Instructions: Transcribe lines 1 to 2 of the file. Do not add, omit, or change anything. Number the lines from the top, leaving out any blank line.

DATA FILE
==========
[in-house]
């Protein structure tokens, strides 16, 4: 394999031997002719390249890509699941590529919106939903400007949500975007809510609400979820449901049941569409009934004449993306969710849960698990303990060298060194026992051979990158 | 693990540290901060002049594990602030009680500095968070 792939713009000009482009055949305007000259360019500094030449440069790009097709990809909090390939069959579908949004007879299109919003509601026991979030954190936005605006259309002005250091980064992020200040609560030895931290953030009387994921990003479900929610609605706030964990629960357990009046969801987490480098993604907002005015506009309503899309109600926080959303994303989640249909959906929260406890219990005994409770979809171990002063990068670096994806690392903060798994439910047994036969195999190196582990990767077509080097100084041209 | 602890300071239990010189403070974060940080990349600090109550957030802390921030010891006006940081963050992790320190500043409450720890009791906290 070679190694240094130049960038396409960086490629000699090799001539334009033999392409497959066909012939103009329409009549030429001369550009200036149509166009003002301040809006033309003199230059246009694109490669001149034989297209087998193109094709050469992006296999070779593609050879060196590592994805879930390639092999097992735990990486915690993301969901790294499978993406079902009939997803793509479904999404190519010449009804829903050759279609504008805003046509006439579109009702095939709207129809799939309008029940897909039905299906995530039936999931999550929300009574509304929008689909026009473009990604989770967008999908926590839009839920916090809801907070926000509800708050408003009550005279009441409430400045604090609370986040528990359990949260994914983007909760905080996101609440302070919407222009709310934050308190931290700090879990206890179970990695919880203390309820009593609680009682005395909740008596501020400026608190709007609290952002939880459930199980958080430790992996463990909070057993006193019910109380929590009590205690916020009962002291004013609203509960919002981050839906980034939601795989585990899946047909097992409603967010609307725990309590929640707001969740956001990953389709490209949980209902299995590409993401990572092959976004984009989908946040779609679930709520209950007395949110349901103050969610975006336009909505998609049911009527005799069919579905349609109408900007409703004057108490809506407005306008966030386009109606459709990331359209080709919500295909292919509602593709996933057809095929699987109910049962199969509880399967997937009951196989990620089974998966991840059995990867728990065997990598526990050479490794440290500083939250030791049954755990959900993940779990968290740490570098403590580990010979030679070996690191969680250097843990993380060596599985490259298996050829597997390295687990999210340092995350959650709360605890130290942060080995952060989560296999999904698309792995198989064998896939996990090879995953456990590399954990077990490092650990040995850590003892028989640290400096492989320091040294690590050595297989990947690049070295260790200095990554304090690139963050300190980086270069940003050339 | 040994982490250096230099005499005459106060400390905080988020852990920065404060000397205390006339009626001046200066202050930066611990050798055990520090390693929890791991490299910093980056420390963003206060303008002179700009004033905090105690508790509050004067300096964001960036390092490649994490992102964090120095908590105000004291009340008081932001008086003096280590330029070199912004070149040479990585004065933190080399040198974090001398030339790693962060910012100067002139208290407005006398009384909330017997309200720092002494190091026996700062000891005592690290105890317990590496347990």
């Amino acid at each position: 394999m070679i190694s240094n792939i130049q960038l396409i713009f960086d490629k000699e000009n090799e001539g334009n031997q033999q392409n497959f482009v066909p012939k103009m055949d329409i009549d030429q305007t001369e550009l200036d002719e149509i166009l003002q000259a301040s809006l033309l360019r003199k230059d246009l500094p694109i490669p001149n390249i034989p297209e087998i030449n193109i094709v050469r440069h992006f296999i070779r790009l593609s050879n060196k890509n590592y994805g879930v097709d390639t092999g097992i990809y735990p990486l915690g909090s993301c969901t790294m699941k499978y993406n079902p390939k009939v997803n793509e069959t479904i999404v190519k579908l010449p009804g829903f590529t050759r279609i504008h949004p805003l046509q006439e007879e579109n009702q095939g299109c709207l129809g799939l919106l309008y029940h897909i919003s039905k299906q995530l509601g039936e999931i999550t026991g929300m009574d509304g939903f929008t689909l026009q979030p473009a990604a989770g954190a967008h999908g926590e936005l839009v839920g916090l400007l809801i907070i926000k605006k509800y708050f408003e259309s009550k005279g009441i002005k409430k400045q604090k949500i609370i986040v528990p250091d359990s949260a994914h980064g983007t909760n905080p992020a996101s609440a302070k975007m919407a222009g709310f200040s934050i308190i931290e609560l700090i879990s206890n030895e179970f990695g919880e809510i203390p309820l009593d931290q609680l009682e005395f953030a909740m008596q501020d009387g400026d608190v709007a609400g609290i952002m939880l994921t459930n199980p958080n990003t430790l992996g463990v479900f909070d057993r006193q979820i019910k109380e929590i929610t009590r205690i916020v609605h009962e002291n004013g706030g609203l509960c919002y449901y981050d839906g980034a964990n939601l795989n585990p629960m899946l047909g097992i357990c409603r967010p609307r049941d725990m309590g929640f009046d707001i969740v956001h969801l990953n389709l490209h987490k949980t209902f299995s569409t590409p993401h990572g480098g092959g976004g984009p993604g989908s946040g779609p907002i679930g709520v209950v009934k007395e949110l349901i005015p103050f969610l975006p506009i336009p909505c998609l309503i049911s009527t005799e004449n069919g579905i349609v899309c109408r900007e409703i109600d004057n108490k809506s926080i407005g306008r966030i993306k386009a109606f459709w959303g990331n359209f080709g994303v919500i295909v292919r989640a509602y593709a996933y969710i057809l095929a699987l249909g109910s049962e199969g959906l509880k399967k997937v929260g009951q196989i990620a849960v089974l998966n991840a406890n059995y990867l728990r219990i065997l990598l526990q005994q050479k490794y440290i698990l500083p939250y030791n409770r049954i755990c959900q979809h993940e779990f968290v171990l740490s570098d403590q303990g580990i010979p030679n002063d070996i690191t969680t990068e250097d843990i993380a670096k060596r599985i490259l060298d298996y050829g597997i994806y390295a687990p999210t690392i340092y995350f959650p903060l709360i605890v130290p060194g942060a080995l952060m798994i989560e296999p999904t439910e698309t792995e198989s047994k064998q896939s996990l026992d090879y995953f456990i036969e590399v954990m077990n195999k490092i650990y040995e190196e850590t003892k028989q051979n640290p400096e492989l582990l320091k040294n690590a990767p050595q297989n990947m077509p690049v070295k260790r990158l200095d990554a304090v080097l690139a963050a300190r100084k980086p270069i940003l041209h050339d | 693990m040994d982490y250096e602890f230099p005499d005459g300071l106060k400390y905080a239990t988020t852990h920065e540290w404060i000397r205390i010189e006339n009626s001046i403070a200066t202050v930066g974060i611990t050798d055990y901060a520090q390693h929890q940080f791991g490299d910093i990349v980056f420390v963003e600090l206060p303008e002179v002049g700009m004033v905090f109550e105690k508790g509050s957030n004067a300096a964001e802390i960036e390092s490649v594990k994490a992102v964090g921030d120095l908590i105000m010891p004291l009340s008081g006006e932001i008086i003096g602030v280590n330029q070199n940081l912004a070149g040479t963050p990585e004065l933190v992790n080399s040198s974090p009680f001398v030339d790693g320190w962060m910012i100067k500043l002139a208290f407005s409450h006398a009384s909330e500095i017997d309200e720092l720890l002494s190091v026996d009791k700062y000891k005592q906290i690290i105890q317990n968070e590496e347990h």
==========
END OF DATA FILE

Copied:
[in-house]
């Protein structure tokens, strides 16, 4: 394999031997002719390249890509699941590529919106939903400007949500975007809510609400979820449901049941569409009934004449993306969710849960698990303990060298060194026992051979990158 | 693990540290901060002049594990602030009680500095968070 792939713009000009482009055949305007000259360019500094030449440069790009097709990809909090390939069959579908949004007879299109919003509601026991979030954190936005605006259309002005250091980064992020200040609560030895931290953030009387994921990003479900929610609605706030964990629960357990009046969801987490480098993604907002005015506009309503899309109600926080959303994303989640249909959906929260406890219990005994409770979809171990002063990068670096994806690392903060798994439910047994036969195999190196582990990767077509080097100084041209 | 602890300071239990010189403070974060940080990349600090109550957030802390921030010891006006940081963050992790320190500043409450720890009791906290 070679190694240094130049960038396409960086490629000699090799001539334009033999392409497959066909012939103009329409009549030429001369550009200036149509166009003002301040809006033309003199230059246009694109490669001149034989297209087998193109094709050469992006296999070779593609050879060196590592994805879930390639092999097992735990990486915690993301969901790294499978993406079902009939997803793509479904999404190519010449009804829903050759279609504008805003046509006439579109009702095939709207129809799939309008029940897909039905299906995530039936999931999550929300009574509304929008689909026009473009990604989770967008999908926590839009839920916090809801907070926000509800708050408003009550005279009441409430400045604090609370986040528990359990949260994914983007909760905080996101609440302070919407222009709310934050308190931290700090879990206890179970990695919880203390309820009593609680009682005395909740008596501020400026608190709007609290952002939880459930199980958080430790992996463990909070057993006193019910109380929590009590205690916020009962002291004013609203509960919002981050839906980034939601795989585990899946047909097992409603967010609307725990309590929640707001969740956001990953389709490209949980209902299995590409993401990572092959976004984009989908946040779609679930709520209950007395949110349901103050969610975006336009909505998609049911009527005799069919579905349609109408900007409703004057108490809506407005306008966030386009109606459709990331359209080709919500295909292919509602593709996933057809095929699987109910049962199969509880399967997937009951196989990620089974998966991840059995990867728990065997990598526990050479490794440290500083939250030791049954755990959900993940779990968290740490570098403590580990010979030679070996690191969680250097843990993380060596599985490259298996050829597997390295687990999210340092995350959650709360605890130290942060080995952060989560296999999904698309792995198989064998896939996990090879995953456990590399954990077990490092650990040995850590003892028989640290400096492989320091040294690590050595297989990947690049070295260790200095990554304090690139963050300190980086270069940003050339 | 040994982490250096230099005499005459106060400390905080988020852990920065404060000397205390006339009626001046200066202050930066611990050798055990520090390693929890791991490299910093980056420390963003206060303008002179700009004033905090105690508790509050004067300096964001960036390092490649994490992102964090120095908590105000004291009340008081932001008086003096280590330029070199912004070149040479990585004065933190080399040198974090001398030339790693962060910012100067002139208290407005006398009384909330017997309200720092002494190091026996700062000891005592690290105890317990590496347990």